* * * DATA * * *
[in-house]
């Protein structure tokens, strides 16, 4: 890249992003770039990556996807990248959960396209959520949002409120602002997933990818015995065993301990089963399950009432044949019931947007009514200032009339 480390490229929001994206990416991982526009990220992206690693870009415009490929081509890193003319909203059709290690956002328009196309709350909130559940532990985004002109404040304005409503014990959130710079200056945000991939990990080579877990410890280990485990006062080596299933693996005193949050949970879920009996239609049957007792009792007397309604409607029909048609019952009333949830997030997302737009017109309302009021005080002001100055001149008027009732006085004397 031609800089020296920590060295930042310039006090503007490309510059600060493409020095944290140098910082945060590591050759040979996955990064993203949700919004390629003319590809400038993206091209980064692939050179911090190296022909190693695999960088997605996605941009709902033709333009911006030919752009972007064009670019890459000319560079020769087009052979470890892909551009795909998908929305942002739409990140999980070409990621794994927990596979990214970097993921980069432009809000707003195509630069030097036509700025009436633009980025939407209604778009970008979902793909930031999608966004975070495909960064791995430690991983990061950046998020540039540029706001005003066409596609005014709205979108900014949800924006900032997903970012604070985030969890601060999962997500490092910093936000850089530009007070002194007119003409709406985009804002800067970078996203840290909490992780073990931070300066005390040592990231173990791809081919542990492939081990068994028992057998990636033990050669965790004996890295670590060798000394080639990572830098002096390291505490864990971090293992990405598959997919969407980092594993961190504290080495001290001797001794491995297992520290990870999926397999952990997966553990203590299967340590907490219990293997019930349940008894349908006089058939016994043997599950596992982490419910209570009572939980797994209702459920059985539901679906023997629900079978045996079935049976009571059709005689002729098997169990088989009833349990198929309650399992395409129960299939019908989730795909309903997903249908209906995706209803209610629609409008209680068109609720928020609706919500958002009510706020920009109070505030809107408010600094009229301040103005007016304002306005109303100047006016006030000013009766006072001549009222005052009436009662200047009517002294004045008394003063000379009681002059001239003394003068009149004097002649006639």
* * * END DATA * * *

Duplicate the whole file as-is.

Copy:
[in-house]
């Protein structure tokens, strides 16, 4: 890249992003770039990556996807990248959960396209959520949002409120602002997933990818015995065993301990089963399950009432044949019931947007009514200032009339 480390490229929001994206990416991982526009990220992206690693870009415009490929081509890193003319909203059709290690956002328009196309709350909130559940532990985004002109404040304005409503014990959130710079200056945000991939990990080579877990410890280990485990006062080596299933693996005193949050949970879920009996239609049957007792009792007397309604409607029909048609019952009333949830997030997302737009017109309302009021005080002001100055001149008027009732006085004397 031609800089020296920590060295930042310039006090503007490309510059600060493409020095944290140098910082945060590591050759040979996955990064993203949700919004390629003319590809400038993206091209980064692939050179911090190296022909190693695999960088997605996605941009709902033709333009911006030919752009972007064009670019890459000319560079020769087009052979470890892909551009795909998908929305942002739409990140999980070409990621794994927990596979990214970097993921980069432009809000707003195509630069030097036509700025009436633009980025939407209604778009970008979902793909930031999608966004975070495909960064791995430690991983990061950046998020540039540029706001005003066409596609005014709205979108900014949800924006900032997903970012604070985030969890601060999962997500490092910093936000850089530009007070002194007119003409709406985009804002800067970078996203840290909490992780073990931070300066005390040592990231173990791809081919542990492939081990068994028992057998990636033990050669965790004996890295670590060798000394080639990572830098002096390291505490864990971090293992990405598959997919969407980092594993961190504290080495001290001797001794491995297992520290990870999926397999952990997966553990203590299967340590907490219990293997019930349940008894349908006089058939016994043997599950596992982490419910209570009572939980797994209702459920059985539901679906023997629900079978045996079935049976009571059709005689002729098997169990088989009833349990198929309650399992395409129960299939019908989730795909309903997903249908209906995706209803209610629609409008209680068109609720928020609706919500958002009510706020920009109070505030809107408010600094009229301040103005007016304002306005109303100047006016006030000013009766006072001549009222005052009436009662200047009517002294004045008394003063000379009681002059001239003394003068009149004097002649006639």